She's blonde. She’s clever. She’s in his office. London based PI David Good doesn’t stand a chance.
South London. The 1980s. David Good, a morally confused and womanising private investigator, is hired by a ridiculously beautiful blonde to help her fend off the attentions of a serial blackmailer. But he's barely got to grips with the woman's keen sense of self-interest when he stumbles on to something far more unsavoury.
Never one to run a mile when a woman needs help, Good finds himself up to his neck in trouble, upsetting some unpleasant people with short fuses and their own self-interest to protect. This time his trade mark sense of humour might not be enough to see him safely out the other side, but the clock's ticking, so for once he ignores the obvious risk to his own carelessly maintained health and starts to unmask an illicit trade that's been causing a great deal of suffering.
Join David Good as he seeks to simultaneously unravel both the crime and the woman.
"Westerham’s writing is tight, smooth to read, carries great descriptions and all with a dry wit and wry humor." Amazon USA review of 'Good Girl Gone Bad'.
This book is part of the David Good, private investigator series, which can be read in any order you like.
|File size:||355 KB|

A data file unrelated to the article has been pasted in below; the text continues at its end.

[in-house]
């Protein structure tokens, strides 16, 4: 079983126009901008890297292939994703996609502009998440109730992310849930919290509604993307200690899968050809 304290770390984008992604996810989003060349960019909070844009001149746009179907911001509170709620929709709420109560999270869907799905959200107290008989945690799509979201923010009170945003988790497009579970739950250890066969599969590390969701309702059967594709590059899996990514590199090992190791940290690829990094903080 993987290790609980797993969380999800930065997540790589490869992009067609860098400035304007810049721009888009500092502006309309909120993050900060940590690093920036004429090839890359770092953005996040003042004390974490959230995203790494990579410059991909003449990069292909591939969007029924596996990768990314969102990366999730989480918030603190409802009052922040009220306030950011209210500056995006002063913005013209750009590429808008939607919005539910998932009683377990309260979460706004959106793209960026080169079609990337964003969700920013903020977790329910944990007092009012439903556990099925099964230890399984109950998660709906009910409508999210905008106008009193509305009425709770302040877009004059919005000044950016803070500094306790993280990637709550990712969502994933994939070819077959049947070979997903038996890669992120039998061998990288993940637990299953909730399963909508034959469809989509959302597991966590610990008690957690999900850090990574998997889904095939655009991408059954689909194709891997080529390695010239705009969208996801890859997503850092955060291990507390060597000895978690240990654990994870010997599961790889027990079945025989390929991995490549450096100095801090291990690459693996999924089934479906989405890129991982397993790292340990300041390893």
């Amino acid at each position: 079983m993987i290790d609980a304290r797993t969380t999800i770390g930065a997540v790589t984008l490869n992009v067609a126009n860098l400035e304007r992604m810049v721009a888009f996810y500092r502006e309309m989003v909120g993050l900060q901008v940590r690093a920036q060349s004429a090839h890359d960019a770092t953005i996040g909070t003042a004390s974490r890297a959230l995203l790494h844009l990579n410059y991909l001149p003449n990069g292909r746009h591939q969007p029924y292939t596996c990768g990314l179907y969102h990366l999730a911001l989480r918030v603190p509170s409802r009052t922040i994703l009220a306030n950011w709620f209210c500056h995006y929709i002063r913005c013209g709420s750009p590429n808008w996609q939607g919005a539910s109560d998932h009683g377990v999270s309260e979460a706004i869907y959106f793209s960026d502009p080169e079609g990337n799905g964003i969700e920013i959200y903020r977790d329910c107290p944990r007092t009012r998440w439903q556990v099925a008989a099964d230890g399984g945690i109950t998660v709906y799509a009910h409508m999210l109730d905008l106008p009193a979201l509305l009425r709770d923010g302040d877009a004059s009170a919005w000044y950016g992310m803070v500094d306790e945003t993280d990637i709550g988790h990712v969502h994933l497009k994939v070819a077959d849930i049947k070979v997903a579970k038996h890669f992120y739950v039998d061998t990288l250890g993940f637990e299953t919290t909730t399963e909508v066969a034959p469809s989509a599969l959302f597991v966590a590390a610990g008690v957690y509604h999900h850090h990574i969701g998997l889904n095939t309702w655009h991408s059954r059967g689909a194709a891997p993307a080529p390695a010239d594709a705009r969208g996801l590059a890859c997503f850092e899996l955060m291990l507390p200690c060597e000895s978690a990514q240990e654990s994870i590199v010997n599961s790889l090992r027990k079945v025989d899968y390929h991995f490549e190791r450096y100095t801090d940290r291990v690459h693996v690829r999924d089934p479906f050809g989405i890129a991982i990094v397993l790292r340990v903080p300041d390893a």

|Age Range:||18 Years|
About the Author
Ben grew up in the once rural county of Kent, spending as much time as humanly possible with his mates causing mayhem in the nearby countryside. Later he spent three years as an undergraduate in the altogether different environment of what was then the recovering metropolis of Manchester. A fabulous place for a student. It was as this idealic phase of life came to an end, and the depressing world of work began to take its place ,that Ben's urge to give vent to his creative side started to seep out in a growing stream of bits and pieces writing. A disjointed and eclectic mix for a long time, this eventually morphed in to complete pieces of work, covering novels, poetry, song lyrics, plays and even a few pieces of non-fiction. Having completed what felt like an excessively long apprenticeship, Ben chose to focus on the world of crime, in particular drawing on his experience of that whirlwind of a decade, the 1980s. Humour is an important and frequently present element of Ben's writing. Although primarily there to entertain the reader, it also helps Ben avoid the trap of taking himself and his writing too seriously.